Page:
October 25, 2014

Stanton named NL's Hank Aaron Award winner

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Dodgers ace Clayton Kershaw and an 88-mile-an-hour fastball to the face from Brewers pitcher Mike Fiers will probably prevent Giancarlo Stanton from earning the National League's highest honor this season. 

But nobody -- not even the great Kershaw -- could stop Stanton from being named the league's best offensive player this season. 

The 24-year-old All-Star right fielder became the first Marlins player ever to receive the Hank Aaron Award on Saturday night, a prize handed out to the best hitter in each league annually since 1999 and selected by a special panel of Hall of Fame players and fan votes. The Angels' Mike Trout won it for the the American League after leading the AL in runs scored (115) and RBI (111) while batting .287 with 36 home runs.

Stanton was in San Francisco for Game 4 of the World Series Saturday evening to receive his award alongside Aaron and commissioner Bud Selig.

Stanton missed the final 17 games of the regular season after that Fiers pitch broke cheekbones, chipped teeth, and required stitches to patch up a gash. He still led the league in home runs (37), finished second with 105 RBI (he was leading the league when he was hurt) and hit .288 while stealing 13 bases.

The Marlins have had four Rookies of the Year (Dontrelle Willis, Hanley Ramirez, Chris Coghlan and Jose Fernandez), two managers of the Year (Jack McKeon, Joe Girardi), five gold glove winners (Charles Johnson, Luis Castillo, Derrek Lee, Mike Lowell, Mark Buehrle) and five Silver Sluggers (Gary Sheffield, Mike Lowell, Miguel Cabrera, Dan Uggla and Ramirez), but have never had an MVP or Cy Young winner.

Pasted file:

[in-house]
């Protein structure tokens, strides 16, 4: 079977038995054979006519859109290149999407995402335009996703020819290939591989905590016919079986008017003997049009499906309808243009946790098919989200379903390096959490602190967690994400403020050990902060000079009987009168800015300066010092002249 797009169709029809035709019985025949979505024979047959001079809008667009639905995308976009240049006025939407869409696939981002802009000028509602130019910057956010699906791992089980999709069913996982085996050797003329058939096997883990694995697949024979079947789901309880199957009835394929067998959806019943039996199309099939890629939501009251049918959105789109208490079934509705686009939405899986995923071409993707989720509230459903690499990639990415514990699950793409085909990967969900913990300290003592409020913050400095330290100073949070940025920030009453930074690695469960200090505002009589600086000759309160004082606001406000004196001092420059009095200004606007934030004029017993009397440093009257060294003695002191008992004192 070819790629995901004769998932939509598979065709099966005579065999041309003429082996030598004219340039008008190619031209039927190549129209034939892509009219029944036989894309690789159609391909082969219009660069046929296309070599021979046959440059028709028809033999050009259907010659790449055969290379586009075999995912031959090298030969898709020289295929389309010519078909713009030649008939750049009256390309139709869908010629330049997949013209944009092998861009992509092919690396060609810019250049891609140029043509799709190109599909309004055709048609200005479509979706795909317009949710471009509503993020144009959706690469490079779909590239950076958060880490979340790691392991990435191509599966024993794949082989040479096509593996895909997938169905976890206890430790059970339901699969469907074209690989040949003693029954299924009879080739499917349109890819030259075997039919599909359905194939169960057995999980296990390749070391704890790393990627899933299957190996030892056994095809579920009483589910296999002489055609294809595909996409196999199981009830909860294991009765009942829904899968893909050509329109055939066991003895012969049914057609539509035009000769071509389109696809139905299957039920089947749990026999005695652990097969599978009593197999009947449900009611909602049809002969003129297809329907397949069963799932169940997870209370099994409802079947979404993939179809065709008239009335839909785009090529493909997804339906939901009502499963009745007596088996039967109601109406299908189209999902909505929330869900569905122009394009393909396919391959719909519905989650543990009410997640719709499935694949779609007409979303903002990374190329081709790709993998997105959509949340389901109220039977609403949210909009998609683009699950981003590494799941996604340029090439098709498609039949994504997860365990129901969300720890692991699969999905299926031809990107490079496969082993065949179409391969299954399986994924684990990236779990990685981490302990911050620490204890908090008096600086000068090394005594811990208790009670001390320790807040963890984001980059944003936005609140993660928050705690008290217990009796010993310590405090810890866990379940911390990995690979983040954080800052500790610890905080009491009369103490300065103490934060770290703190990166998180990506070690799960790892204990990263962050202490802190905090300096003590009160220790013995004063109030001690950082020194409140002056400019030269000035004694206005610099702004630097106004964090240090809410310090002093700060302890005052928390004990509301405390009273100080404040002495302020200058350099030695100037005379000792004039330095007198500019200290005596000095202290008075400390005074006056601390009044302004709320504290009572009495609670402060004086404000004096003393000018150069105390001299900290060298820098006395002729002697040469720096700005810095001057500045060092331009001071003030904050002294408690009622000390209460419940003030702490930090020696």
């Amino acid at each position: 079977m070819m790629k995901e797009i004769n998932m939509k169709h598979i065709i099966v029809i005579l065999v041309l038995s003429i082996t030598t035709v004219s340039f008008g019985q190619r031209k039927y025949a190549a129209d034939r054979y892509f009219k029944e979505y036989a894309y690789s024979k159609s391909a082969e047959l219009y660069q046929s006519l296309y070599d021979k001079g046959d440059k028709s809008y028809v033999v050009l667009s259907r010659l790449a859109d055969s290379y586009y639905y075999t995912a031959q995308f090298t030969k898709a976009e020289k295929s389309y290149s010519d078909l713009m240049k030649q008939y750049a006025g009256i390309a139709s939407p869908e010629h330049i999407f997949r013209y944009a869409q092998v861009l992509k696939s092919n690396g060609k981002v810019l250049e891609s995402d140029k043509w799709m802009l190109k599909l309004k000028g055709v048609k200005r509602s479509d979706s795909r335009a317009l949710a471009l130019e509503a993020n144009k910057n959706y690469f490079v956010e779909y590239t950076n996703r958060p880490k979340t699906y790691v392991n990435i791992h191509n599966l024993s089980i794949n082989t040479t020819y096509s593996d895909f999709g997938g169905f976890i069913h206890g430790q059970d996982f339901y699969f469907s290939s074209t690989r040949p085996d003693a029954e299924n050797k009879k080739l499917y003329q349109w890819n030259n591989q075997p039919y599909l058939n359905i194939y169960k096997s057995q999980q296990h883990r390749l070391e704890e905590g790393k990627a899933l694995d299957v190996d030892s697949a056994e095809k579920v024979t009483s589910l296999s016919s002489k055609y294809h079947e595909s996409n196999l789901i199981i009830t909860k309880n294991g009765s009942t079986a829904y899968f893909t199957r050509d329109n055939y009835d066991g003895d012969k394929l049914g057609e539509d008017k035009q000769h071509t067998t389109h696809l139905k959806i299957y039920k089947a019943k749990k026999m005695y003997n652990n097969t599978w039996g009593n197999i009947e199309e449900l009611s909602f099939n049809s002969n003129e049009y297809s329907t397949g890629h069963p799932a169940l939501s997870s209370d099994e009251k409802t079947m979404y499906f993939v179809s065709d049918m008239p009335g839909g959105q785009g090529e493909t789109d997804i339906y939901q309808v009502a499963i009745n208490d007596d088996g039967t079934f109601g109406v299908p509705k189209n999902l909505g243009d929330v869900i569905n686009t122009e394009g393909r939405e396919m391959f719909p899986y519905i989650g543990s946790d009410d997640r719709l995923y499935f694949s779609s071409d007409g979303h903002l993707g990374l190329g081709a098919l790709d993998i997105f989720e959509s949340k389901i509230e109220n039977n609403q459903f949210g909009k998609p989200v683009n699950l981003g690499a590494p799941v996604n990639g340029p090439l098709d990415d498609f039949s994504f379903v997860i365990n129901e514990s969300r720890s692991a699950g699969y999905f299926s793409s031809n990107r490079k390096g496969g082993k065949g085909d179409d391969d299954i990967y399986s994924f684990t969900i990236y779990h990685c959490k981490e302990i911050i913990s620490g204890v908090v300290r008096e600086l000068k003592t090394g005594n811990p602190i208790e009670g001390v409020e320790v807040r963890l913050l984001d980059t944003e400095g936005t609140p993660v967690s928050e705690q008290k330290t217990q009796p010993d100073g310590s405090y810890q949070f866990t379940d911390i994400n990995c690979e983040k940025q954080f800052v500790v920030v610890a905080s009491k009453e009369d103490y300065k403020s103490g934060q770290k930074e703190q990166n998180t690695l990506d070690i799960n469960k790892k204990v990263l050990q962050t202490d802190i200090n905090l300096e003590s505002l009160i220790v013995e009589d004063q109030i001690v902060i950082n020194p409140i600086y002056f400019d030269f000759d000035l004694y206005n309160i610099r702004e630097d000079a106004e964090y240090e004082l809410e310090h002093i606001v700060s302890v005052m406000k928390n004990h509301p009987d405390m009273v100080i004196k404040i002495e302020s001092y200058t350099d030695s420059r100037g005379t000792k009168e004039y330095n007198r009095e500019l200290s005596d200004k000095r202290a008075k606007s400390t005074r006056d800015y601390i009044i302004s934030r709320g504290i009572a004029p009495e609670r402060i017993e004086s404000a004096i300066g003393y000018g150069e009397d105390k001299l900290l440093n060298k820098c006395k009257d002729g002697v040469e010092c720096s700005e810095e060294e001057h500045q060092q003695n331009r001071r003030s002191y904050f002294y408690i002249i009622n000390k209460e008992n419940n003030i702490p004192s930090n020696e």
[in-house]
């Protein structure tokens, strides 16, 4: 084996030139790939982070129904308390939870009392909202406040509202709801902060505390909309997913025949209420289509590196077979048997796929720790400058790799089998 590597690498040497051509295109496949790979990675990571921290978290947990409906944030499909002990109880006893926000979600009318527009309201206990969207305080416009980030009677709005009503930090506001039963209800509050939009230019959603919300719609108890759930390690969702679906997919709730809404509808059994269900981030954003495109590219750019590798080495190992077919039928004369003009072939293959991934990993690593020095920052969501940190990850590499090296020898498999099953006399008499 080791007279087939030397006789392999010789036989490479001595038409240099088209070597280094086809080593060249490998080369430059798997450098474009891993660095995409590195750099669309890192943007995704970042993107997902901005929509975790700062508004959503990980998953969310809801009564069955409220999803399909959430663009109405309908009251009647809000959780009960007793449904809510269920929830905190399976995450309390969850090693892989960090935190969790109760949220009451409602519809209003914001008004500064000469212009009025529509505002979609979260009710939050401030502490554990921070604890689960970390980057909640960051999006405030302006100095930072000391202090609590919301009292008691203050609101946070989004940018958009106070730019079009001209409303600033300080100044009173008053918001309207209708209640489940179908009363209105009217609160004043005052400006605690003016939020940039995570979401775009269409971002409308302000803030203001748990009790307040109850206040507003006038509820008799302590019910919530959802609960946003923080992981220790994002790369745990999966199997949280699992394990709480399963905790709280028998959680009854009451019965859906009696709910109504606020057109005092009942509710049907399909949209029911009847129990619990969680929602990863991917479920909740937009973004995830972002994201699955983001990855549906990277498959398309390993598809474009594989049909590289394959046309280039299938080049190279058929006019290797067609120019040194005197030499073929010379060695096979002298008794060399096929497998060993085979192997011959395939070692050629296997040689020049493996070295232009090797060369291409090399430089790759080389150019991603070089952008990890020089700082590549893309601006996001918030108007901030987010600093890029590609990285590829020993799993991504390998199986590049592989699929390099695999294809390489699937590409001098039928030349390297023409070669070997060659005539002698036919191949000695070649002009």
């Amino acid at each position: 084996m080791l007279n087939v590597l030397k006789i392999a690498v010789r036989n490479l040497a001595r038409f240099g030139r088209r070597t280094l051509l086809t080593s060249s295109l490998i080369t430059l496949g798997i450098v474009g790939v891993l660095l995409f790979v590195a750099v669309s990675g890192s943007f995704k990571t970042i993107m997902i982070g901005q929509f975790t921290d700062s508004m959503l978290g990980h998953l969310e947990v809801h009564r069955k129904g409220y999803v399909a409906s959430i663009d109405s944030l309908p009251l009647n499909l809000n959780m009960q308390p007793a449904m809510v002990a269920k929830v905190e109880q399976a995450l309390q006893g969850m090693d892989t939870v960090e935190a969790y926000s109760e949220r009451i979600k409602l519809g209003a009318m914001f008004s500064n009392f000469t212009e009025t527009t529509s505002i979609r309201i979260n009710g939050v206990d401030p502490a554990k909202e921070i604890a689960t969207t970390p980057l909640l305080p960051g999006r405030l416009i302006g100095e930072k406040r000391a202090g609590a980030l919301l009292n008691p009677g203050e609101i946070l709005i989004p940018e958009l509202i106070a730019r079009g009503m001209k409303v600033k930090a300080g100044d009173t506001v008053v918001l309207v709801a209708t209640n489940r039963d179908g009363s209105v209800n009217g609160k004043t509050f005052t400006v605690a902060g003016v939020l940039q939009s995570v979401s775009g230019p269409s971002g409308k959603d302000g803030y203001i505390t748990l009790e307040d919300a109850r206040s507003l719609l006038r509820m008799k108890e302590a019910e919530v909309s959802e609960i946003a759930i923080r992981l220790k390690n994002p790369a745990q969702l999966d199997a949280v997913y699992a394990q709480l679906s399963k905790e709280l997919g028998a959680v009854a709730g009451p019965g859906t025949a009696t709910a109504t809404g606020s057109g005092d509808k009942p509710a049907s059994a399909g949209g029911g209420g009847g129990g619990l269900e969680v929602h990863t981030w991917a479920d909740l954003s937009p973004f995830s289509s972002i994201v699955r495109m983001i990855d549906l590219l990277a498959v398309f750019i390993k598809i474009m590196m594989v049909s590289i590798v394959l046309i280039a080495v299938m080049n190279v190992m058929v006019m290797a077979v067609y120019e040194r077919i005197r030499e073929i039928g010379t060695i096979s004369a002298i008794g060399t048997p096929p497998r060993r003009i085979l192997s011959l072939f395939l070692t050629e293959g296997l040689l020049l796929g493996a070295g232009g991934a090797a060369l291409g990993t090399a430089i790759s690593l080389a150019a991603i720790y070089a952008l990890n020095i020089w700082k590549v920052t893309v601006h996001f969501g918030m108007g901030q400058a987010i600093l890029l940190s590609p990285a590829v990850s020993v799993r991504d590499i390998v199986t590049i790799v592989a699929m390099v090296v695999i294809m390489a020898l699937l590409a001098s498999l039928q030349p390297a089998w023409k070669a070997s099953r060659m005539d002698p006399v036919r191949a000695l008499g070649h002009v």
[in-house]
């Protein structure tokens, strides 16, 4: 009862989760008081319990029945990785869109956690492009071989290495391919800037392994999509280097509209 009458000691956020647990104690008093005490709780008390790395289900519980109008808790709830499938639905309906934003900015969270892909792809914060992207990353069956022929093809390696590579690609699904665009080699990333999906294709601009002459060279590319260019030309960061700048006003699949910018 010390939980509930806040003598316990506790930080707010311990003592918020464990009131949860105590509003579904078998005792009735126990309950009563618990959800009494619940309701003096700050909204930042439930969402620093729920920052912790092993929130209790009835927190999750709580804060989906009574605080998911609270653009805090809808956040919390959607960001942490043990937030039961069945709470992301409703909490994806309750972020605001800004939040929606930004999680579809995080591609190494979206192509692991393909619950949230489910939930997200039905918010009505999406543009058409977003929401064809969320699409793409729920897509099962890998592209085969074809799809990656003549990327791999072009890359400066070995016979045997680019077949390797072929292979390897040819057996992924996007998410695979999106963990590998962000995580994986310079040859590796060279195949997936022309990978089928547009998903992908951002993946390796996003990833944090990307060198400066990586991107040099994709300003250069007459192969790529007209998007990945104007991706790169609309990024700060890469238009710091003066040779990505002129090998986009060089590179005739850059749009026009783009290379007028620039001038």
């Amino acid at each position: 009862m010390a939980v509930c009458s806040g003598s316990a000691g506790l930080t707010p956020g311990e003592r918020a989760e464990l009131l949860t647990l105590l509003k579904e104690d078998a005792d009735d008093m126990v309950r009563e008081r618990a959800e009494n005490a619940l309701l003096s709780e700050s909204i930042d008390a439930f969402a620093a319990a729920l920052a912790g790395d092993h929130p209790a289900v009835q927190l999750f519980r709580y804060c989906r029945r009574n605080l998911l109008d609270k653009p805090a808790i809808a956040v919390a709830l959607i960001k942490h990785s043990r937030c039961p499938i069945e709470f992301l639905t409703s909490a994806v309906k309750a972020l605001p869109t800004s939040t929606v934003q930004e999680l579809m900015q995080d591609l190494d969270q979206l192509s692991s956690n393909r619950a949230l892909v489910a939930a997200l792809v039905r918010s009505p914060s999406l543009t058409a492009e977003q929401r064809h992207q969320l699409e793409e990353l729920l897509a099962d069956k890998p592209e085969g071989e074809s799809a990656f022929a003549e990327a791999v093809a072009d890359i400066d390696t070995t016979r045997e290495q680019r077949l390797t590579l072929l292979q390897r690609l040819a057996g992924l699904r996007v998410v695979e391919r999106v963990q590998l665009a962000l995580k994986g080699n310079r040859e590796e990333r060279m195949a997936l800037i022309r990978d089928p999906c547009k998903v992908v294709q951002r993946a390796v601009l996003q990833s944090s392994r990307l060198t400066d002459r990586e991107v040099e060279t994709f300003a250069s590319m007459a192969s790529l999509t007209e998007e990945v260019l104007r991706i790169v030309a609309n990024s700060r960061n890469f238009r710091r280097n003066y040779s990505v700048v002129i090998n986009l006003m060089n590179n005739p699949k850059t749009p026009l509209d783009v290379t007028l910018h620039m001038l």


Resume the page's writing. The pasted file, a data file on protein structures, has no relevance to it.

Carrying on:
Stanton's honor might qualify as the most prestigious yet.

"These first-time Hank Aaron Award winners are two of our game’s most exciting and talented young players," Selig said in a statement released by MLB. "For as much as they have already accomplished, Mike and Giancarlo have wonderful futures ahead of them, and they will make Major League Baseball proud in the years ahead.”

Asked how the recovery process is going, Stanton told World Series reporters: "It was a long process of just kind of laying around the house, not being able to leave too much. But I feel great now, and I'll be back to my normal off-season routine and shouldn't skip a beat."

October 23, 2014

Miami Marlins: Hechavarria, Stanton & Yelich are Gold Glove finalists

Shortstop Adeiny Hechavarria, right fielder Giancarlo Stanton and left fielder Christian Yelich have been named as finalists for the Rawlings Gold Glove award given to the top defensive players at each position.

None of the three players has ever won a Gold Glove.

There are three finalists at every position from both leagues. Among N.L. teams, the Dodgers have the most finalists with four.

The awards are voted on by big-league managers and coaches. Their vote counts for 75 percent of the selection process. The sabermetrics community accounts for the other 25 percent.

October 20, 2014

Casey McGehee voted NL Comeback Player of Year

The Sporting News announced Monday that Marlins third baseman Casey McGehee was named the National League's "Comeback Player of the Year."